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Students march, walkout

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Students march, walkout

Spiro Kass, Editor-in-Chief

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For the past two months, there has been an outbreak sweeping across the country. Not a typical epidemic of some miscellaneous infection, but rather something far less tangible and far more empowering. From coast to coast, there has been an outbreak of student voices. Voices that are aggressively stirring our nation’s political forecast by shouting two simple words: never again.

Ever since the school shooting at Marjory Stoneman Douglas High School in Parkland, Fla. on Feb. 14, students have been gathering in cities and schools around the nation to protest against school gun violence. On March 14, exactly one month after the Parkland tragedy, there was a national school walkout memorializing the victims of the shooting, which LT students participated in by organizing a school walkout at both NC and SC, LT NC walkout co-organizer Taylor Koc ‘18 said.

“I want something to change, even if it may never happen,” Koc said. “It’s starting a national discussion, and it’s sort of making people become more informed about it because they see it on the news so often, even if it’s not actually changing the current laws.”

With a history of political activism, protesting for something she believes in is nothing new for Koc. Yet, there stands a large divide between her previous activism and the demonstrations she is currently participating in. Unlike before, walking out in regards to school gun violence is a topic much more personal and, she said, hits closer to home.

“[School walkouts] impact us as students, because [a shooting] is something that you don’t want to even fathom,” Koc said. “You don’t want to think about a school shooting happening at your school. It’s just really personal–we’re students and there are other students that are dying.”

In the days leading up to the walkout, Koc, Pilar Valdes ‘19, Amanda Kural ‘19, Mary Beck ‘20 and many other upper and lower classmen got together to organize the memorial. Before the day of action, the students approached Principal Brian Waterman and assured him the walkout would be handled appropriately, he said.

“I was proud about how they handled themselves,” Waterman said. “I was proud about how they did it in a respectful way, a peaceful way, and a civil way.”

After the tragedy in Parkland, Waterman knew LT students were going to participate in the walkouts, he said. Leading up to the demonstration, he met with several other principals in the DuPage county area and West Suburban Conference to hear each others philosophies on how to handle student walkouts. Through discussion and thought, the LT leadership team decided to not punish participating students as long as they did not disrupt a peaceful learning environment, Waterman said.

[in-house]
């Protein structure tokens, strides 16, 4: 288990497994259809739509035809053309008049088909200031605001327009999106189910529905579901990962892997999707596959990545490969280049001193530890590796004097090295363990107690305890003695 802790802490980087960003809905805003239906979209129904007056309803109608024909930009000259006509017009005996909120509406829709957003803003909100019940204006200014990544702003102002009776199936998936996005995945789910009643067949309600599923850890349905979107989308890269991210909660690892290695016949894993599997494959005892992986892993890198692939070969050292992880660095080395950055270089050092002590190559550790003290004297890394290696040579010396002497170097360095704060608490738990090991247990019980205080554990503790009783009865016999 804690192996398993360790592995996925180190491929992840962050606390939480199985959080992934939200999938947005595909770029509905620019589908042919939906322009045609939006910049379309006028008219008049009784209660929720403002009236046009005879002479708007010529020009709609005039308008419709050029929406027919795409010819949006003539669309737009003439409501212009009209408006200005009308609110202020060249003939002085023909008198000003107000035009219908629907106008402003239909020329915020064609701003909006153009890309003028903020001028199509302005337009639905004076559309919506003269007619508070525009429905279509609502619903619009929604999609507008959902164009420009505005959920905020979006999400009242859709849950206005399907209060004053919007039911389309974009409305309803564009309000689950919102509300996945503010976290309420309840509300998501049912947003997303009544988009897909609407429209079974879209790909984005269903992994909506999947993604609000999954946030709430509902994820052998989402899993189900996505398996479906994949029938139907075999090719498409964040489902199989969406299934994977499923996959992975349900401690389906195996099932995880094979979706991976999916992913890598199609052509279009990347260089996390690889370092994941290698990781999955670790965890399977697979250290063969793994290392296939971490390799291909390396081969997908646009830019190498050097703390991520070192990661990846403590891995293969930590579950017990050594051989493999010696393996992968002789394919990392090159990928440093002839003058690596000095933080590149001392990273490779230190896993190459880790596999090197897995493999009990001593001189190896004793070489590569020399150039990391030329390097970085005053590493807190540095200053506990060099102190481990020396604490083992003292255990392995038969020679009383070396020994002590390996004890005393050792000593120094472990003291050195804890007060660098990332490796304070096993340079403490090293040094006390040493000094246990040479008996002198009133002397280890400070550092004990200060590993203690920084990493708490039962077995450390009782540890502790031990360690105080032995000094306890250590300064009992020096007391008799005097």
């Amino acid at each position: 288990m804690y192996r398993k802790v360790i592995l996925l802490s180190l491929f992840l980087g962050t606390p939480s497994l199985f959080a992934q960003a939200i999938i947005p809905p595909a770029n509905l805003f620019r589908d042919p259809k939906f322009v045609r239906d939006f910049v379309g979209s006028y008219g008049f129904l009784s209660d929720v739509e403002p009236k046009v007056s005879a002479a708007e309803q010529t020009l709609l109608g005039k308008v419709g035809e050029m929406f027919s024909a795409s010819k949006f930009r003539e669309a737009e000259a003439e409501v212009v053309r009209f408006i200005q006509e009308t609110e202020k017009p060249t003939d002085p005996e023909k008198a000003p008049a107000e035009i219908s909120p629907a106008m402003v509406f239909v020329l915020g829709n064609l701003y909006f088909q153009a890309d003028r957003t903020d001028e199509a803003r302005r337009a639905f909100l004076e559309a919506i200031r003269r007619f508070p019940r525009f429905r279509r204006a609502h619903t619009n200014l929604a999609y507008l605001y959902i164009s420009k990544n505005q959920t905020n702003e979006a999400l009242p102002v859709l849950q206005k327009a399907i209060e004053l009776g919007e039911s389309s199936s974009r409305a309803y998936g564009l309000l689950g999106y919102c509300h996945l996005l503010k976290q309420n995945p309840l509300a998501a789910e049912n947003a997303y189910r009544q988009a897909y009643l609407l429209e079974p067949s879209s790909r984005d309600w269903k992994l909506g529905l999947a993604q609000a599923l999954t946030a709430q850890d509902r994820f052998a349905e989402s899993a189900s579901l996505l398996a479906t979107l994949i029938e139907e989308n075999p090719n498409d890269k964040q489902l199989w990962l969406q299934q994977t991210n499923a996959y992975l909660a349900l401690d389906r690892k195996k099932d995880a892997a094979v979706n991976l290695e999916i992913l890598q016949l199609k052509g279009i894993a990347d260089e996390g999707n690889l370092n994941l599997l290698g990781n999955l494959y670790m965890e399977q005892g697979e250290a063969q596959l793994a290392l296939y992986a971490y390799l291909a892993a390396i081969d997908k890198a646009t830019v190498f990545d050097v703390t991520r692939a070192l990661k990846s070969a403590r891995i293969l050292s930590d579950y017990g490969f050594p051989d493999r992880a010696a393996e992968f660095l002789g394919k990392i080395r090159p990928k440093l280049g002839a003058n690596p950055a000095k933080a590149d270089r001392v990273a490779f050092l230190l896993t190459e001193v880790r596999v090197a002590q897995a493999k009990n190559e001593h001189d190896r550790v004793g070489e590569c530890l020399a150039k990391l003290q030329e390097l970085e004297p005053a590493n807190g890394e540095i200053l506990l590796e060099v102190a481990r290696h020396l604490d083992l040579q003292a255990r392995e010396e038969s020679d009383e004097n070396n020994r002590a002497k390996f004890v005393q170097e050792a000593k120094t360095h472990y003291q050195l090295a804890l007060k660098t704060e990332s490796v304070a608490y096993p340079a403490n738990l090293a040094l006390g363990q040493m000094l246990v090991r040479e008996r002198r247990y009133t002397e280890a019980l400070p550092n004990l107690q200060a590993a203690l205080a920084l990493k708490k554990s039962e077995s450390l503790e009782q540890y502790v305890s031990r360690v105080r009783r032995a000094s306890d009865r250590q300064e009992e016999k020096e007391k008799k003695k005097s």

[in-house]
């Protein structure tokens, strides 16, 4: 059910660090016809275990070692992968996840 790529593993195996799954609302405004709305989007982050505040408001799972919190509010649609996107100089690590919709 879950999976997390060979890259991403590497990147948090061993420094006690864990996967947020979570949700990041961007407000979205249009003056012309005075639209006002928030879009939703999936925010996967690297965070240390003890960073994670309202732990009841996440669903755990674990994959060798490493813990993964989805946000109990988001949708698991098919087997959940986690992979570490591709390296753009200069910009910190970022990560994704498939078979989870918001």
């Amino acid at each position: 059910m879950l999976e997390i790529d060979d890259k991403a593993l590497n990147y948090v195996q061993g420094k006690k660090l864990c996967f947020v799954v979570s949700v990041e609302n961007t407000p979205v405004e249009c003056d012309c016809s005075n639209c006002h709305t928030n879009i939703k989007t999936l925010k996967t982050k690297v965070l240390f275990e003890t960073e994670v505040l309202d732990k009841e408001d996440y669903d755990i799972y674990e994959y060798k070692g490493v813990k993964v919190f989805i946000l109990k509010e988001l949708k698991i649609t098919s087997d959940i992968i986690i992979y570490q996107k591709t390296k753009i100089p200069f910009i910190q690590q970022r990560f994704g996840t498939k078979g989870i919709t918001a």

“[Our decision] wasn’t specific procedures or anything,” Waterman said. “We’re always going to maintain a compassionate student centered approach, we’re going to respect student’s right to protest and we’re going to keep the learning environment moving forward.”

On the other hand, student’s respect the way the administration allowed them to walk out, Koc said. Contrastingly, however, some teachers have not been as receptive to the demonstrations as some students wish they were.

“I feel like some teachers are taking it on themselves to say their own views,” Koc said. “They say things like ‘Oh, kids are over dramatizing things these days and turning this into something that it’s not.’ I think they should be more touchy about the subject because it is so personal.”

In comparison to LT, some schools were not as accepting to students walking out, according to the Chicago Tribune, including Downers Grove North where the administration issued Saturday detentions to every student who exited the building to participate in the demonstration. Similarly, Hinsdale Central student participants were issued an unexcused absence and a truancy charge for the time they were absent from class, as reported by the Devil’s Advocate, Hinsdale Central’s student-run news magazine.

Nevertheless, the LT walkout on March 14 was a success at both campuses, with a couple hundred NC student participants and as many as 900 at SC. Throughout the walkout, students said they felt empowered by the words shared and actions made by the organizers, including participant Maddie Dixon ‘18.

“I feel like the youth is the future of this country and we should protect ourselves,” Dixon said. “It’s not about being mean to each other or posing my ideas on somebody else’s, but just creating a society that I’m proud to live in.”

Yet, the momentum is not slowing down, for students plan to make their voices heard once again on April 20 in a national school walkout on the anniversary of the Columbine massacre, where a large number of LT students are expected to walk out, Koc said.

Although gun laws are a large aspect of the protests, national walkouts are focusing on more than just political issues.

“Today, we stand for hope,” Valdes said to the NC crowd. “We stand for kindness. We stand for love. Never forget that. Love can bring us together and help us heal after a tragedy. Love can prevent a tragedy. Remember the unifying force that is love. It is a secret weapon.”

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Spiro Kass, Editor-in-Chief

Hi my name is Spiro (pronounced sp-ee-ro, NOT sp-y-ro), and I am the Editor-in-chief of the LION Newspaper. I’m extremely glad to have an amazing staff...

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